30 JULY 1921, Page 1

The Silesian situation is still very uncertain, and it affects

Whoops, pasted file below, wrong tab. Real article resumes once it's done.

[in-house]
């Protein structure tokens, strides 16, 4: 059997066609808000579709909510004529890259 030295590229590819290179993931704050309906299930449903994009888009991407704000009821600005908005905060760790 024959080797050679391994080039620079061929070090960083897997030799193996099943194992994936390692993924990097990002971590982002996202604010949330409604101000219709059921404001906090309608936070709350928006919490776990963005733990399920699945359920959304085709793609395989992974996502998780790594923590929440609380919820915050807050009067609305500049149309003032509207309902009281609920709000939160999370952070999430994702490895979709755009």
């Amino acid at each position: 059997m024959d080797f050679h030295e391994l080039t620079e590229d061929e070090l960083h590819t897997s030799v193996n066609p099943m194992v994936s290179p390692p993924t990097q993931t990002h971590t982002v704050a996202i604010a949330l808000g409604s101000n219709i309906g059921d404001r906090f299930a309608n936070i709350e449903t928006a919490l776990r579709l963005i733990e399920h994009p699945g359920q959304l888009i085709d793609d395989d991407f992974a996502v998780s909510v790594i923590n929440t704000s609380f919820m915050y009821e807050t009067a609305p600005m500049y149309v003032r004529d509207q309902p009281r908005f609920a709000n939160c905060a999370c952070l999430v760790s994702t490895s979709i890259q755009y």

directly the relations of France and Britain and the prospects of an early meeting of the Supreme Council. There was a distinct improvement on Monday, when the tension between France and Britain visibly relaxed. The French Ambassador in London called upon_ Lord Curzon and presented fresh pro- posals from M. Briand. M. Briand consented to waive his objections to an early meeting of the Supreme Council, and suggested that the next meeting should be on August 4th. 'de proposed two conditions, however:, first, that the passage pf a French division across Germany should be facilitated; and secondly, that the British Government should nominate at once a commission of experts. The British Government at once nominated the experts—Sir Cecil Hurst, Mr. Charles Tufton, and Major Clarke—and they were instructed to go to Paris at once. As regards the passage of • a French division through Germany, the British Government, according to the Times, considered that the matter should be the subject of a joint decision by the three allied Governments. This is obvious. The Treaty provides that the affairs of Silesia are to be settled by Britain, France, and Italy. None of these Powers has the right to act alone.